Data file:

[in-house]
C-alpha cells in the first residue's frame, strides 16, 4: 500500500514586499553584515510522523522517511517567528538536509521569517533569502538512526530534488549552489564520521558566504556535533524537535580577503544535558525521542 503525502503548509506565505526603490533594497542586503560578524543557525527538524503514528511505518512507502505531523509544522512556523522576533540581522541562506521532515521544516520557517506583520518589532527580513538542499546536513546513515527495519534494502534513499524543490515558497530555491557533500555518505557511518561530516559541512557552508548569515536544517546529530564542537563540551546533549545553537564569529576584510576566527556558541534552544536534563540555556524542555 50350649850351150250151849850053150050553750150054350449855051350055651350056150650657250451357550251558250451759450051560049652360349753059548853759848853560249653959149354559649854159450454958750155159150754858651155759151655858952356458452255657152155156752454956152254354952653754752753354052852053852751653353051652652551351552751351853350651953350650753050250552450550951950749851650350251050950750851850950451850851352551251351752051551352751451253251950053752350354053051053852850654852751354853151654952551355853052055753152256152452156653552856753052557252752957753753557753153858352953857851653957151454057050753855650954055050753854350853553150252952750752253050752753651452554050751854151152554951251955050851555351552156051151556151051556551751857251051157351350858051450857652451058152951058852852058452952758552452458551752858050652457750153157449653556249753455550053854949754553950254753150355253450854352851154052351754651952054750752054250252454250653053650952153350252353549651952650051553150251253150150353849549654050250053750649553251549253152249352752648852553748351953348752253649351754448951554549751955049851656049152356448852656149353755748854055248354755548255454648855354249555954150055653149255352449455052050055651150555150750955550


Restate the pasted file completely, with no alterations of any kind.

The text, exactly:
[in-house]
C-alpha cells in the first residue's frame, strides 16, 4: 500500500514586499553584515510522523522517511517567528538536509521569517533569502538512526530534488549552489564520521558566504556535533524537535580577503544535558525521542 503525502503548509506565505526603490533594497542586503560578524543557525527538524503514528511505518512507502505531523509544522512556523522576533540581522541562506521532515521544516520557517506583520518589532527580513538542499546536513546513515527495519534494502534513499524543490515558497530555491557533500555518505557511518561530516559541512557552508548569515536544517546529530564542537563540551546533549545553537564569529576584510576566527556558541534552544536534563540555556524542555 50350649850351150250151849850053150050553750150054350449855051350055651350056150650657250451357550251558250451759450051560049652360349753059548853759848853560249653959149354559649854159450454958750155159150754858651155759151655858952356458452255657152155156752454956152254354952653754752753354052852053852751653353051652652551351552751351853350651953350650753050250552450550951950749851650350251050950750851850950451850851352551251351752051551352751451253251950053752350354053051053852850654852751354853151654952551355853052055753152256152452156653552856753052557252752957753753557753153858352953857851653957151454057050753855650954055050753854350853553150252952750752253050752753651452554050751854151152554951251955050851555351552156051151556151051556551751857251051157351350858051450857652451058152951058852852058452952758552452458551752858050652457750153157449653556249753455550053854949754553950254753150355253450854352851154052351754651952054750752054250252454250653053650952153350252353549651952650051553150251253150150353849549654050250053750649553251549253152249352752648852553748351953348752253649351754448951554549751955049851656049152356448852656149353755748854055248354755548255454648855354249555954150055653149255352449455052050055651150555150750955550